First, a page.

Bud seemed somewhat oblivious to everything except the shoeing at hand.
Barney’s “old ways” extended to every aspect of their life. They had no motor vehicles. When they needed something from the store, Bud would hitch Messenger and Queenie to a buckboard, and the entire family of three would sit on the bench seat and drive the mile or so to the local Family Market, cars either lining up behind the slower moving wagon or whizzing past. The horses would be tethered outside while the family made the purchases for carrying back in the buckboard…just like Barney’s daddy had probably done.
Stepping onto their land was like stepping back in time a hundred years. It was always an adventure for me, and I remember well the awe I felt at the way this family lived.
My father, was the sole country lawyer in our community (he practiced law two doors down from our home, walking home for lunch and enduring his children bursting in unexpectedly). In that capacity, he was the go-to person for legal matters or anything of a sober and important nature. It was because of that that we in the family were the first to learn of Barney’s passing. This would have been about 1967.
And we were among the first to know that Bud and Cassie immediately began digging in various places around their ten-acre plot. In the end they dug up over $40,000.00 in tightly curled rolls of cash which had been buried in mason jars and coffee cans around the place.
And within two weeks of Barney’s death, Bud and Cassie were ensconced in a shiny new, air conditioned mobile home, complete with two indoor bathrooms and a fully-equipped kitchen.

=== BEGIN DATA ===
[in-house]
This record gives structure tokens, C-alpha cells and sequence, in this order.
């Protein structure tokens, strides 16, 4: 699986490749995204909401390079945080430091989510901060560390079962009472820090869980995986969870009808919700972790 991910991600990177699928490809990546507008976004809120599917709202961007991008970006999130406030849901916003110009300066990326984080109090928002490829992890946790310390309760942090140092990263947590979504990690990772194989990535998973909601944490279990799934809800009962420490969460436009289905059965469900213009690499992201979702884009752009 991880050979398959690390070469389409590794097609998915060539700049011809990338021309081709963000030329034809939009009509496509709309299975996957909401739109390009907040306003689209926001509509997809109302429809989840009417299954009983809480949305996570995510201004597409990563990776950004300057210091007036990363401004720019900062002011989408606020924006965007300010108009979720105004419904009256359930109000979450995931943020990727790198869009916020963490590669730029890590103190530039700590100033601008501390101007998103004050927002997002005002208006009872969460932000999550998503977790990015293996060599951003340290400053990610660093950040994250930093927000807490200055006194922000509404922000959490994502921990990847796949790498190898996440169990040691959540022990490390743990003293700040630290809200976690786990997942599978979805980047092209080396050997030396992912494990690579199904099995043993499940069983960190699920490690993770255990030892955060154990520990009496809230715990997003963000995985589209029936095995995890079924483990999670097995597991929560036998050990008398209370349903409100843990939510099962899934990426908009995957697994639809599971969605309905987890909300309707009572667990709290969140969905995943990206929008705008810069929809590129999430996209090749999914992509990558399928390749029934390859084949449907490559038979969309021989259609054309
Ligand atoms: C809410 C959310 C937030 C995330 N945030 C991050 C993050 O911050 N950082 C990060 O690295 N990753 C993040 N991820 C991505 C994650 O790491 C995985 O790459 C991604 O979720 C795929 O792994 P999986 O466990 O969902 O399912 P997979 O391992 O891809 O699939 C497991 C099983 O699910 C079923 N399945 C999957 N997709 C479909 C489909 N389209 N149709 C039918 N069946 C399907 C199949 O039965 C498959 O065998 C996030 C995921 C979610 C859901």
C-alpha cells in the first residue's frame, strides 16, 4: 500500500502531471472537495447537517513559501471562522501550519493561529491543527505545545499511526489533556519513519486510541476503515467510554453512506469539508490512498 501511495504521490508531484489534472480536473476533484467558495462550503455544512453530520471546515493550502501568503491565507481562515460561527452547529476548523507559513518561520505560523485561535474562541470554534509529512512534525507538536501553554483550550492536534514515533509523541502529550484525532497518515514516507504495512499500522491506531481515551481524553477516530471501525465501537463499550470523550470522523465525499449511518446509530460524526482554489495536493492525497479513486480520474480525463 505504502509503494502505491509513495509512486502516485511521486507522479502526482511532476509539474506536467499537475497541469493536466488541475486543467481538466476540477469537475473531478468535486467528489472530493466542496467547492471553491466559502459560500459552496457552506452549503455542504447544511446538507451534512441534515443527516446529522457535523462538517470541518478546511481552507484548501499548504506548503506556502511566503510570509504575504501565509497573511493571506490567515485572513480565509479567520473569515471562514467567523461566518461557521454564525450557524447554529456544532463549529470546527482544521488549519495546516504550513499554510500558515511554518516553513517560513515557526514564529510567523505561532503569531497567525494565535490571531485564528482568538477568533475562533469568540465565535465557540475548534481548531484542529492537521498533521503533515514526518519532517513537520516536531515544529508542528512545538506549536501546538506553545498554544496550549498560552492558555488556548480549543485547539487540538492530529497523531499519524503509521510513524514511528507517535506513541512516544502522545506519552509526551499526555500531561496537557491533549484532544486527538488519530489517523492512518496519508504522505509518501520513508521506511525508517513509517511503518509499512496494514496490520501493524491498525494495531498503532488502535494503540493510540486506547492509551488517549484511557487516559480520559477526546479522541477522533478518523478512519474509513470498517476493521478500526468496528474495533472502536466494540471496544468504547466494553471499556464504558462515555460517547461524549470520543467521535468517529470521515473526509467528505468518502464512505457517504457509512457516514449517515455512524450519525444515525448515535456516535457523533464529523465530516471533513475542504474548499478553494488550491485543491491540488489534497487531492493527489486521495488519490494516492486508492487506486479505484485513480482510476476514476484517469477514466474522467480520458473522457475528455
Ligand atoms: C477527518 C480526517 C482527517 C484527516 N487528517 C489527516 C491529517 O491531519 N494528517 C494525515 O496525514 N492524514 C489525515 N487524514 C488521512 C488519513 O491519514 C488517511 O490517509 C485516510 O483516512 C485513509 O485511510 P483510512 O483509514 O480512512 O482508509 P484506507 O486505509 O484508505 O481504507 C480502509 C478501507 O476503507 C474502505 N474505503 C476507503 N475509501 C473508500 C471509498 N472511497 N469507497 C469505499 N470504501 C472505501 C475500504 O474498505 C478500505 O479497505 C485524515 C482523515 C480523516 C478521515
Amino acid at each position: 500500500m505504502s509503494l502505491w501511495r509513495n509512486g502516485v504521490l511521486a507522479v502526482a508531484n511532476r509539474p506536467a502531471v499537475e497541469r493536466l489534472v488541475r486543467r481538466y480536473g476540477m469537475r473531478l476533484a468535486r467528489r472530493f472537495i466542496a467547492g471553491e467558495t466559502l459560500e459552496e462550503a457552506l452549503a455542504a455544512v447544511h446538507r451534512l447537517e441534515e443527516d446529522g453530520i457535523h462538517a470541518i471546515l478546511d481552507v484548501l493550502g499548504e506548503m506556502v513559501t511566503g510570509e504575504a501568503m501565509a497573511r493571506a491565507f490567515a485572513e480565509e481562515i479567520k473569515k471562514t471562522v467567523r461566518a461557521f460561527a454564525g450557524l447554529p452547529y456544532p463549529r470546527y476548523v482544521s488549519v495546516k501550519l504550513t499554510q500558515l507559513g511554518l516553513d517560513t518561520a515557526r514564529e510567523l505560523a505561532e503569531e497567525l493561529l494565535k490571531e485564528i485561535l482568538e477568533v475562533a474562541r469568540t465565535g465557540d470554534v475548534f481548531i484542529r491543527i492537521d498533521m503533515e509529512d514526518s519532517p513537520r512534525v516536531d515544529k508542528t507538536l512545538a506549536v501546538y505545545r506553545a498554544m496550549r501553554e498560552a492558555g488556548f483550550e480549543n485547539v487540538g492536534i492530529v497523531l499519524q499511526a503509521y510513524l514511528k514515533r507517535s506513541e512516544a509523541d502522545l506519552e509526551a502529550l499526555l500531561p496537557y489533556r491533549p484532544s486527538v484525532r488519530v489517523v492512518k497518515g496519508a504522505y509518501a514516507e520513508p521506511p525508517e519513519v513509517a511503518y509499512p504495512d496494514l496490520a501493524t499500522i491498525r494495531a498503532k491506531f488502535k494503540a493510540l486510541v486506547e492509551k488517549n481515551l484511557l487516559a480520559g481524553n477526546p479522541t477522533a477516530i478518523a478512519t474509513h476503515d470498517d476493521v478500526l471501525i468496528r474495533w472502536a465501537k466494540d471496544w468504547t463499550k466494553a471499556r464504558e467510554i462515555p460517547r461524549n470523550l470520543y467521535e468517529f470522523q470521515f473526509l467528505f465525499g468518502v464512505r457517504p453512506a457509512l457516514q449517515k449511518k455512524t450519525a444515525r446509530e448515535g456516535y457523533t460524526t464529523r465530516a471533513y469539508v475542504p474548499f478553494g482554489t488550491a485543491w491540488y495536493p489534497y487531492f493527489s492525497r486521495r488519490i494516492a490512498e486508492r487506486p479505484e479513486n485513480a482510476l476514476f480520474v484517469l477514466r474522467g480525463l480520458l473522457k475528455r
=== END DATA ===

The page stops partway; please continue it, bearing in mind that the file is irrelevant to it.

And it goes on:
When I began to write this post, I had envisioned a little different slant. When I said in the second paragraph, “…my mind is on someone else today…,” I meant Bud, for I have many unusual stories to tell about Bud and the other “characters” who lived in our area. But the story took on a life of its own and I find that my emotional focus as I write here today is on Cassie.
I find myself hoping that Cassie did, in fact, have good times, even though they were not visible to me. As a young adult I had occasion to meet Cassie’s sister who confirmed to me that Cassie’s life was every bit as hard as I assumed from my observations—and then some.
That Cassie did her industrious best to care for her husband and son was obvious to everyone; I hope they returned it in some way, even though we could not see it.
And I hope that somewhere Cassie now looks down and knows that someone noticed her and remembers her because I fear that she died feeling that she was insignificant, looking away when others addressed her. In fact, I think she was a “Wonder Woman.”
I hope that this remembrance is seen as a tribute to someone whom I fear carried a load the likes of which I will never know and did so loyally and without complaint to others. Amazing.